Tuesday, June 22, 2010

Illusory Correlation in Dr.Salla's writings.

Fallacy of Illusory Correlation: Dr.Salla's Examiner's Contributions.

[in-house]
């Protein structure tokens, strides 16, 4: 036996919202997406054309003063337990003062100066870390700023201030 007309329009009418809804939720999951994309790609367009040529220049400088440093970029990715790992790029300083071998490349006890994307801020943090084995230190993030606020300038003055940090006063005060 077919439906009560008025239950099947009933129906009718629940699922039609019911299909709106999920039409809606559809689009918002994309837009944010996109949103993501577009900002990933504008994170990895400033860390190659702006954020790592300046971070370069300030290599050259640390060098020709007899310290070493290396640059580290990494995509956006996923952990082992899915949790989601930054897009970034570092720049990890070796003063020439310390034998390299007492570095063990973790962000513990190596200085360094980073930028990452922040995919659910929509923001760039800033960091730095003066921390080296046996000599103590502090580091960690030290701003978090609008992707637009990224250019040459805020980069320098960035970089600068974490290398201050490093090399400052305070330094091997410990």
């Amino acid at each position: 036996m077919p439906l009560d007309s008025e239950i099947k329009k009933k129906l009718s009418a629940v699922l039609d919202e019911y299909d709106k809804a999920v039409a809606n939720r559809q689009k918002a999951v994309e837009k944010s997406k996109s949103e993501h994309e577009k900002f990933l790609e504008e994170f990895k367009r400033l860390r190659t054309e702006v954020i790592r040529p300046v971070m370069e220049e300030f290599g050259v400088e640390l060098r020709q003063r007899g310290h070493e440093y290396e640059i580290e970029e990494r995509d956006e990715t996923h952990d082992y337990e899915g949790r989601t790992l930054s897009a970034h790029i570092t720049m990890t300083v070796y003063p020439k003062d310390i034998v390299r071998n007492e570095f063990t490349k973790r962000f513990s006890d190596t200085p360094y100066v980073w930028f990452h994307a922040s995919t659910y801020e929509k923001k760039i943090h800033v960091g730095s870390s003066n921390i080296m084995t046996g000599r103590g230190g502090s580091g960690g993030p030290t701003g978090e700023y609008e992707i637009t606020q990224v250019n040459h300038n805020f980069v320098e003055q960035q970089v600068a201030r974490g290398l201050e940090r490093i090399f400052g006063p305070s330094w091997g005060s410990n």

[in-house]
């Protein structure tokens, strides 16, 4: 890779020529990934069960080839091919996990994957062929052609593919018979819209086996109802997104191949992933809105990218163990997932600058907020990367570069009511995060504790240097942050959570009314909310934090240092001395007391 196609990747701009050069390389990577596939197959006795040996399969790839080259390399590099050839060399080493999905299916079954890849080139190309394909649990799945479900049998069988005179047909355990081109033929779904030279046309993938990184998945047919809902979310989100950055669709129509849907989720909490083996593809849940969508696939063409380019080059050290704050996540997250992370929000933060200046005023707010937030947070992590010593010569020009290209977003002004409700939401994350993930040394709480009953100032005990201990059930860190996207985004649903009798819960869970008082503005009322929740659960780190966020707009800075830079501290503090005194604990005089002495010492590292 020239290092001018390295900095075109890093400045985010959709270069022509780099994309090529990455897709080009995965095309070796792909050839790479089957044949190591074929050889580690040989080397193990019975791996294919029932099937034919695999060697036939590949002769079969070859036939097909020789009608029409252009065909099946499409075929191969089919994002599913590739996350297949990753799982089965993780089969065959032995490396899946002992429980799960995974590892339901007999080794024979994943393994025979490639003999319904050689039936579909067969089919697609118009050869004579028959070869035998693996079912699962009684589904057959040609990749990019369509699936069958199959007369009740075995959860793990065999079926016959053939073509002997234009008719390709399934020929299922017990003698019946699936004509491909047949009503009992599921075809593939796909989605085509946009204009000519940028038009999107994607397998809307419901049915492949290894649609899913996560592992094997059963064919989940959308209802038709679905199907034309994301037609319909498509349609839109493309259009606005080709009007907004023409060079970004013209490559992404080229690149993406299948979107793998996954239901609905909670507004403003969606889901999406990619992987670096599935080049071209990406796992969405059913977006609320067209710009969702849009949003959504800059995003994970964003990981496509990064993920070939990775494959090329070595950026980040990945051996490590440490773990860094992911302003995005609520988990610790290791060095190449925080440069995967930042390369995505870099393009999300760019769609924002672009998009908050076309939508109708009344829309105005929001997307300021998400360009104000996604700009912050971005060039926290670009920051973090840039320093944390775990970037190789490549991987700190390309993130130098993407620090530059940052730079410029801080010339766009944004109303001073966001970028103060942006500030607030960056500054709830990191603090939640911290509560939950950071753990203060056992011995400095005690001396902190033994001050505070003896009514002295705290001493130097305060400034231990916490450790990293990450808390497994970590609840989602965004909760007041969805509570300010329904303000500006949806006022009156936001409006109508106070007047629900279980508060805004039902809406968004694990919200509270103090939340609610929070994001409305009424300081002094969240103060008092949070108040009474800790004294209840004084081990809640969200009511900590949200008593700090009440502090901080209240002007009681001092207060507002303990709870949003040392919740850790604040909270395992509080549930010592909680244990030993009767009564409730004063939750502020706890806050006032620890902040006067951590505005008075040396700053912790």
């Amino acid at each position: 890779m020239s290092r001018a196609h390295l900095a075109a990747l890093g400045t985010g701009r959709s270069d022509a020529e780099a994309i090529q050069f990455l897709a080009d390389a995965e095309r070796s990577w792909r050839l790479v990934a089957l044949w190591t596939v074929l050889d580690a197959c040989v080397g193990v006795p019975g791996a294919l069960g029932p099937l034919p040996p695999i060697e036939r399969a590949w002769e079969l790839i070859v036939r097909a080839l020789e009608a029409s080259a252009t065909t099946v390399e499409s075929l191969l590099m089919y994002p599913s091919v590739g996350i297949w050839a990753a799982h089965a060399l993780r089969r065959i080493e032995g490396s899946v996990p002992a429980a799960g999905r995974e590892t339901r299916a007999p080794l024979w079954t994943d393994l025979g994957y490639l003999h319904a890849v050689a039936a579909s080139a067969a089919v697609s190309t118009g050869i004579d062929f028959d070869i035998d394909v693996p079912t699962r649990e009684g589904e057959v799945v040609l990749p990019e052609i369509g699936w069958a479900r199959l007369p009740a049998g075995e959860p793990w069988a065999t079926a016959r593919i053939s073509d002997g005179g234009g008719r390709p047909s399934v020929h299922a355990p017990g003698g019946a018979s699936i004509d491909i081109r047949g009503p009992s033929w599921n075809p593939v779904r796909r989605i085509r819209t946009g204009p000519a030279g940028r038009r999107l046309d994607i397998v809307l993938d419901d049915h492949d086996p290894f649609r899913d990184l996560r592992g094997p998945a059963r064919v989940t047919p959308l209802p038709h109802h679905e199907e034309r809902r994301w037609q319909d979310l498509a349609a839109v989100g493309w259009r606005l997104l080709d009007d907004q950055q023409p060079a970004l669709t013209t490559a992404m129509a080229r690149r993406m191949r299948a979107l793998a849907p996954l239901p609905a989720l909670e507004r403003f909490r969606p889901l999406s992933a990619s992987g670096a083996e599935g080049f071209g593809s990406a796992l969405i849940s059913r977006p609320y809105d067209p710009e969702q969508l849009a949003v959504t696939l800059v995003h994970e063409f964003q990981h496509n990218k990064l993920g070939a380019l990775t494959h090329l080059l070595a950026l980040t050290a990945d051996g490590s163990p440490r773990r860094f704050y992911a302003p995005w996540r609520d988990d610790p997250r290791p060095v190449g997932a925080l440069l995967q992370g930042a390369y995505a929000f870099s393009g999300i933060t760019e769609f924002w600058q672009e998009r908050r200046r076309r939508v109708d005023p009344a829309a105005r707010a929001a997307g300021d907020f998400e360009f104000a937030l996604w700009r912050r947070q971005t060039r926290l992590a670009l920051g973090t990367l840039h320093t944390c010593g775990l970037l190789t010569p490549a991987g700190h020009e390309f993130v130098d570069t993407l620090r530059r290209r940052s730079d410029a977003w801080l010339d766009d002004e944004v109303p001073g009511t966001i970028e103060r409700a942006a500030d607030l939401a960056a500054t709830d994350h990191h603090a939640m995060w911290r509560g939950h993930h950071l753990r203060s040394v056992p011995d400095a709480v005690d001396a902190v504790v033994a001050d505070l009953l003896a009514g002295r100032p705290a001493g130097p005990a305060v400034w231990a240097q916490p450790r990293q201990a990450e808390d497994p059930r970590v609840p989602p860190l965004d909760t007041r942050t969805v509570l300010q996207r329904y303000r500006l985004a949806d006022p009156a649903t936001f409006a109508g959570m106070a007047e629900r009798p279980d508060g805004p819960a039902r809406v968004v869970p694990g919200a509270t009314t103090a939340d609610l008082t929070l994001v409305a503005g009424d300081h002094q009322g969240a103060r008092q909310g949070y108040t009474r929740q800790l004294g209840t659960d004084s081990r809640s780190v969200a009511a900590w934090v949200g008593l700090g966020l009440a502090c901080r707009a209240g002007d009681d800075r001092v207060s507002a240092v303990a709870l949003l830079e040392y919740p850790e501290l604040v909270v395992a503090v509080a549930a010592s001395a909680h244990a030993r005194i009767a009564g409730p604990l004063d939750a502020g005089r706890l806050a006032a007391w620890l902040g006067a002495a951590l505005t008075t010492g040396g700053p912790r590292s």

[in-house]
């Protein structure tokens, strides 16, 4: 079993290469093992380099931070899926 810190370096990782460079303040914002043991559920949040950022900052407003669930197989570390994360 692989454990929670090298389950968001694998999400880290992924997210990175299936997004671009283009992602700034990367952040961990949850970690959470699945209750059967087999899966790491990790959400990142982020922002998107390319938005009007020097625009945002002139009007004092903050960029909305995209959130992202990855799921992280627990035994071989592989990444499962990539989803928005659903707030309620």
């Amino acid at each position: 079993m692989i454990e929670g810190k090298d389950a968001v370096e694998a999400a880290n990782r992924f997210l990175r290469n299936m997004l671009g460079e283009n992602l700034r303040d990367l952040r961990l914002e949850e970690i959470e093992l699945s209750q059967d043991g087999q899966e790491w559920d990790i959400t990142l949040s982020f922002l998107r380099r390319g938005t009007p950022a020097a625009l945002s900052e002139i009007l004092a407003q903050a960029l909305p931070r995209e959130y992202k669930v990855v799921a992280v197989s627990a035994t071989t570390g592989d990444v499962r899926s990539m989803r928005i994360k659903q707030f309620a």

Illusory correlation is the phenomenon of seeing the relationship one expects in a set of data even when no such relationship exists. When people form false associations between membership in a statistical minority group and rare (typically negative) behaviors, this would be a common example of illusory correlation.[1] Illusory correlation is when people tend to overestimate a link between two variables. However, the correlation is slight or not at all. This happens because the variables capture the attention simply because they are novel or deviant. This is one way stereotypes form and endure. David Hamilton and Terrence Rose (1980) found that stereotypes can lead people to expect certain groups and traits to fit together, and they overestimate the frequency of when these correlations actually occur[2]. People overestimate the core association between variables such as stereotyped groups and stereotypic behavior.[3]